The monster once made cannot be unmade. What will happen to the world has begun.

There is a certain spark that catches fire within me whenever I start a Jeanette Winterson novel, her prose immediately transporting me into her realm of wild logic and zany brilliance that I’ve come to find so intoxicating. It’s like when I was a child and the LucasFilm logo would come up on the theater screen, shooting a chill and thrill through my body because I knew what was imminent, or that feeling when the r
Jenna is buying a house and mostly too busy for GR ❤ ❀  ❤
Have you ever read a book where you have to keep re-reading paragraphs or even entire pages not because your mind drifted and you don't know what you just read, but because you do know what you read and it delighted you so much that you simply have to read it again? I haven't come across many writers who do that for me. Jeanette Winterson is an exception and Frankissstein is one of those books. Reading this book gave my brain a fantastic jolt on just about every page, a flood of dopamine and ser ...more
Frankenstein reanimated

Part fictionalised life story of Mary Shelley, part bonkers ‘mad scientist’ caper set in the five-minutes-from-now future, Frankissstein is riotously funny, philosophically rich, and one-of-a-kind.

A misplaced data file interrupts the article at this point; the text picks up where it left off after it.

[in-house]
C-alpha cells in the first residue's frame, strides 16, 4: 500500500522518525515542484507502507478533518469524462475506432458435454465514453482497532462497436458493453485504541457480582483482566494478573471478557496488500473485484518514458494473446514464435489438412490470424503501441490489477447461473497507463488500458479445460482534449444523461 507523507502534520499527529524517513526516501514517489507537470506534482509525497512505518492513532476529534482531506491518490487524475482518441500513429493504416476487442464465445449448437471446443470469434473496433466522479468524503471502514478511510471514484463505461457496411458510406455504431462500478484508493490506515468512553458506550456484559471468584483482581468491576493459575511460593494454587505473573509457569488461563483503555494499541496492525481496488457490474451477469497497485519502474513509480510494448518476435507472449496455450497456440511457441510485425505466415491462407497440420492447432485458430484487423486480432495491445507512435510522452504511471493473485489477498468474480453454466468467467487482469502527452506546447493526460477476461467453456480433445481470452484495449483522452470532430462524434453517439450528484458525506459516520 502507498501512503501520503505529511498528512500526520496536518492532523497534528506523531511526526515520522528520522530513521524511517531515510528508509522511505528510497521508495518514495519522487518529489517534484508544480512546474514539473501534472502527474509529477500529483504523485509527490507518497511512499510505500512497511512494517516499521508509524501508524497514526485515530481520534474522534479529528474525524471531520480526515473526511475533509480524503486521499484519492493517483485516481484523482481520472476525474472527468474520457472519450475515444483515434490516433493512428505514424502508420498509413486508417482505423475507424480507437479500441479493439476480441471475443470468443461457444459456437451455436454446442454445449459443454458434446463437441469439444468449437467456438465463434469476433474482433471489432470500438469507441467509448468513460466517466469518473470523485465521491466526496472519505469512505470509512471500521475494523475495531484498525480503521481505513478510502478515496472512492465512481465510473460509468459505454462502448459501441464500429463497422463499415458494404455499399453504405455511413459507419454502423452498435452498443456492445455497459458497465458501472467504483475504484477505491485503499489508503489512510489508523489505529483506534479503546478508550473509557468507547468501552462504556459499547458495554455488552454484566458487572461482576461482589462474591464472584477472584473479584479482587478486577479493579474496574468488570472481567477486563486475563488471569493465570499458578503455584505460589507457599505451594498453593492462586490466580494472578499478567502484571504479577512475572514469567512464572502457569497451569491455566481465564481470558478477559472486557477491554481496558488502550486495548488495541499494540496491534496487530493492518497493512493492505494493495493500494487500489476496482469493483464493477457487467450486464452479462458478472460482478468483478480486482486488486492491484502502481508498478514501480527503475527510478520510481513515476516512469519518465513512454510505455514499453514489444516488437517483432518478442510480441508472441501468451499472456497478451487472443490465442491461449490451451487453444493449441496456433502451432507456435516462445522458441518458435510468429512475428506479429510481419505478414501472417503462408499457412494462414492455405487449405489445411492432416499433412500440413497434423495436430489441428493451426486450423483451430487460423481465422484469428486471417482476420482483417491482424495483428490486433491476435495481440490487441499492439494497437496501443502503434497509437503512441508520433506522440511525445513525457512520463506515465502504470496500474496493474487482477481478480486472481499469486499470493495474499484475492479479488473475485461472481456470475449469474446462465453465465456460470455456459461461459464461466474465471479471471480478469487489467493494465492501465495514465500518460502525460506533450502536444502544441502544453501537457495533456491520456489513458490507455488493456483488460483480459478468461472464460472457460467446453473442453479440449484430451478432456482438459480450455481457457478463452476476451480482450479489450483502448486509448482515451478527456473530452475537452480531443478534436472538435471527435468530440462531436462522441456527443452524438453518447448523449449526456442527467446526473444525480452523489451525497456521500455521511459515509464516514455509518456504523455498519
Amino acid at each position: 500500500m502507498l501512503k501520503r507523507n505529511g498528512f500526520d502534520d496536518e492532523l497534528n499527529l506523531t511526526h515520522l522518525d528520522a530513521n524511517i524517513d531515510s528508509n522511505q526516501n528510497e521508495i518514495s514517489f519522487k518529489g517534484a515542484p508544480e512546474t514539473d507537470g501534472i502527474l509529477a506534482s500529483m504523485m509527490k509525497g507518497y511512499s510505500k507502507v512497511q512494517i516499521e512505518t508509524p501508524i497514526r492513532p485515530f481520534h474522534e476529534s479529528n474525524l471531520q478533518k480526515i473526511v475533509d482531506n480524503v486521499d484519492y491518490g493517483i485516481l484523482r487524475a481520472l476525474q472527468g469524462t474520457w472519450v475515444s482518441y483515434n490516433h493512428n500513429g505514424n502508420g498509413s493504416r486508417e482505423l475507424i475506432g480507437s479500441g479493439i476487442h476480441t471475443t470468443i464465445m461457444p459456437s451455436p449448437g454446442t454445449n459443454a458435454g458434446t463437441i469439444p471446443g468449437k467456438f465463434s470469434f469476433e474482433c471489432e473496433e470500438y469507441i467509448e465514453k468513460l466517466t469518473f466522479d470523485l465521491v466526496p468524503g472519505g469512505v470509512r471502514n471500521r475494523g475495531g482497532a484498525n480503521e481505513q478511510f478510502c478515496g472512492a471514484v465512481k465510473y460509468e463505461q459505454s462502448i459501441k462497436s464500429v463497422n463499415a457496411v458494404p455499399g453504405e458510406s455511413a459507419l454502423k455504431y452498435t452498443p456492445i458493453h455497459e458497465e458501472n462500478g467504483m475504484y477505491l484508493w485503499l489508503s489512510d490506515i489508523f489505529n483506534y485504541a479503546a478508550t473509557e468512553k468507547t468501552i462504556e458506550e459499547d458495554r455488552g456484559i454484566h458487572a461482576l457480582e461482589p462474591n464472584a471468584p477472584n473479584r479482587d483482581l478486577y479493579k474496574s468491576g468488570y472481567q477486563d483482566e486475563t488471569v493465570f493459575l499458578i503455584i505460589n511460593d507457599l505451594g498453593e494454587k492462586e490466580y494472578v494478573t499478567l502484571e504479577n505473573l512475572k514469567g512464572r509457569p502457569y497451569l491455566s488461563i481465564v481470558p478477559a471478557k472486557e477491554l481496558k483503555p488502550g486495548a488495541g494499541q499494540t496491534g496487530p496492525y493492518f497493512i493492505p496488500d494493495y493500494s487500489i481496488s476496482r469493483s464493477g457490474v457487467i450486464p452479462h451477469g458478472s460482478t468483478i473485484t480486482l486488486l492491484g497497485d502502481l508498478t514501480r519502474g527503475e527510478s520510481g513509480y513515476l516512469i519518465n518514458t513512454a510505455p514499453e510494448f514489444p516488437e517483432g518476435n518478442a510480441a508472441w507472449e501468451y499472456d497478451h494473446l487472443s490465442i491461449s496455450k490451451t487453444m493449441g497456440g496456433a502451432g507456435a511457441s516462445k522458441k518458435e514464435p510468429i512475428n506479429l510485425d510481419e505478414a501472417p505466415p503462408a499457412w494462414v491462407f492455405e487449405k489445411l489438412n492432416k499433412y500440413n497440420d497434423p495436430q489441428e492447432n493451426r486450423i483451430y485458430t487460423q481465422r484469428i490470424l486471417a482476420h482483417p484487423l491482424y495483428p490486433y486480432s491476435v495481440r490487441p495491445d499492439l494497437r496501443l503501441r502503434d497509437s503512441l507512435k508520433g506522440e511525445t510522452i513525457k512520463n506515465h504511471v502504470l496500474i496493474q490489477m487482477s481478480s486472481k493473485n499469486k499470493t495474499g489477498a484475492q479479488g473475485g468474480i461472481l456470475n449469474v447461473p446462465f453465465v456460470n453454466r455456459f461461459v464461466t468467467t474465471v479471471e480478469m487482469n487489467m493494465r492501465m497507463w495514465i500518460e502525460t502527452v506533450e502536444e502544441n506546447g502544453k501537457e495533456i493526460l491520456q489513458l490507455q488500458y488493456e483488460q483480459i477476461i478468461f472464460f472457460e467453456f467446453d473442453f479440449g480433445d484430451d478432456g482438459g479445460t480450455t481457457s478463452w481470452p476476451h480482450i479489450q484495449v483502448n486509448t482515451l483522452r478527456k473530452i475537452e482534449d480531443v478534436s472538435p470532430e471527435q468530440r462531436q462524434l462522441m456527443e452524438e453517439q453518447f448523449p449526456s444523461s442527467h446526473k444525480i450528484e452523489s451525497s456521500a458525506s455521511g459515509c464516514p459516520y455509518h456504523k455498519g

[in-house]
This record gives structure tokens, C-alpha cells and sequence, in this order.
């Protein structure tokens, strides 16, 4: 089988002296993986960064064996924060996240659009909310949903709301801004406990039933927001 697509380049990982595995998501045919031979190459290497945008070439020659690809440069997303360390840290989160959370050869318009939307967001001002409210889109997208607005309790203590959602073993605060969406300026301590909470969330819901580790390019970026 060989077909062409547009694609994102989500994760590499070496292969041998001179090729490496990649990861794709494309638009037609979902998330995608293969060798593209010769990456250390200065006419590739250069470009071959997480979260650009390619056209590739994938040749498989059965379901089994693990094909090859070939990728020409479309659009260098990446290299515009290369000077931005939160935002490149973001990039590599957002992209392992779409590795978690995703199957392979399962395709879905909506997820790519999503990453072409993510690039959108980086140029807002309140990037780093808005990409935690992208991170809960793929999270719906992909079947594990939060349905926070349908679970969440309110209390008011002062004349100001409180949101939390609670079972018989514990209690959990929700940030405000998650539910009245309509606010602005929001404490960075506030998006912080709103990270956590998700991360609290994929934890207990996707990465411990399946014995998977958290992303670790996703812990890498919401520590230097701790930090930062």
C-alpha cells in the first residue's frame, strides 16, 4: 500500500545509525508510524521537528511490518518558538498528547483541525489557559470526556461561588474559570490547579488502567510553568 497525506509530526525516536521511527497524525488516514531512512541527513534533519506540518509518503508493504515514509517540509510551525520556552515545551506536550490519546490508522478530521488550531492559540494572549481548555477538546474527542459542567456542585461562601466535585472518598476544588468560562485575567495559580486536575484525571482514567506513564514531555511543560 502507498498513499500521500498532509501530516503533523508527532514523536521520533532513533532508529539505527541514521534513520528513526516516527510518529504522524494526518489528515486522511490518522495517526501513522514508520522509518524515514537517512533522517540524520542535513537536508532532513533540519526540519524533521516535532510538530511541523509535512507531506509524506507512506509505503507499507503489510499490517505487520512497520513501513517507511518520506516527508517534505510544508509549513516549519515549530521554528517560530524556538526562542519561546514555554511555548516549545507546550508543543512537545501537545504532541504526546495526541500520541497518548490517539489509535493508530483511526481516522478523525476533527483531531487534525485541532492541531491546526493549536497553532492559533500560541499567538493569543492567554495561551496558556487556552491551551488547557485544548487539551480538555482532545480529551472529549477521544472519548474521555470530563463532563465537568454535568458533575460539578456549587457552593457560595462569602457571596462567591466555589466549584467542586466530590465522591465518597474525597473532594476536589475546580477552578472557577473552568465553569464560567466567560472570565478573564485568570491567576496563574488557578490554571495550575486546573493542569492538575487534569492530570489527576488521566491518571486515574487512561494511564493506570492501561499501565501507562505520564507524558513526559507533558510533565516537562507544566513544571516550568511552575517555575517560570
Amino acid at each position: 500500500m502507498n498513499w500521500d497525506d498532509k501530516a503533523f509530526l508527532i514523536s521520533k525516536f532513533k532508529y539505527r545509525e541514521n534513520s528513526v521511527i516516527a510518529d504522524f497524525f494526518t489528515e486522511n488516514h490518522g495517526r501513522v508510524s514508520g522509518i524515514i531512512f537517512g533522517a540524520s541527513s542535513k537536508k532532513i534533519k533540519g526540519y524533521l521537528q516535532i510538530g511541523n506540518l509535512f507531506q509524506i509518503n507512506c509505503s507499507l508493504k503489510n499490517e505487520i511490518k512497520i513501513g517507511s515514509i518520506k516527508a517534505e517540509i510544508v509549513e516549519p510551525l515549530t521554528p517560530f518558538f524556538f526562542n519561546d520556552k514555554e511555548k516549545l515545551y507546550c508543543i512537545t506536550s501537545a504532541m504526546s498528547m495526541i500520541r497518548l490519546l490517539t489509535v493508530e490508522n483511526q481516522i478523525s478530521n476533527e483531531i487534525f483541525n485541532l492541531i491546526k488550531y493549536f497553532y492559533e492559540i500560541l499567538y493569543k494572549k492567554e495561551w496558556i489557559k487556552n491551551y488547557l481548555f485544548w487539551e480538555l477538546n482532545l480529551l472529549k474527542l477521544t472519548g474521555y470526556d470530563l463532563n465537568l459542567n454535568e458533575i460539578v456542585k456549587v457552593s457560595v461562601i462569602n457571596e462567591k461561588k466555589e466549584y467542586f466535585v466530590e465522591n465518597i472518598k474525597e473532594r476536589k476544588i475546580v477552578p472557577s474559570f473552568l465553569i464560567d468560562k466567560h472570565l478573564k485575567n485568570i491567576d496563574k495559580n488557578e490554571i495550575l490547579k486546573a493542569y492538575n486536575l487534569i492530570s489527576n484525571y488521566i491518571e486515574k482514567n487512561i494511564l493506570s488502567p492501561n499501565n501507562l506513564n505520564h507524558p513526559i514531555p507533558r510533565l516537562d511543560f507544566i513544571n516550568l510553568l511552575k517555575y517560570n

Lake Geneva, 1816. 18-year-old Mary Shelley, her husband Percy Bysshe Shelley, Lord Byron, John Polidori and Clair Clairmont are holed up during a storm. They pass the time with ghost stories and talk of galvanism, consciousness, and loom-smashing Luddites, as Shelley begins
Sep 09, 2019 rated it liked it
This novel possesses all the necessary ingredients to shine for its uniqueness: an unconventional structure, an ambitious approach to storytelling, a profound meditation on themes that should appeal the most demanding of readers…
And yet.

As the title anticipates, this is a retelling of the famous novel by Mary Shelley that takes “the monster” of her creation beyond her present time to project a future where technological progress might mean the end of the world as we know it.
The “kiss” hidden a
Charlotte May
Jul 18, 2019 rated it liked it  ·  review of another edition
Shelves: dnf
DNF @ page 209

Nothing against the book at all, I’m just not the right audience for it.
Also I’m unwell at the moment and my tolerance level is much lower than it would usually be.

A couple of quotes I liked.

“The body can be understood as a life support for the brain.”

“Sanity is the thread through the labyrinth of the Minotaur. Once cut, or unravelled, all that lies in wait are gloomy tunnels unfathomable by any map, and what hides there is a beast in human form, wearing our own face.”
Aug 15, 2019 rated it really liked it  ·  review of another edition
Shelves: owned
Funny, deeply humane and quite thought provoking
”Humans: so many good ideas. So many failed ideals.”

General storyline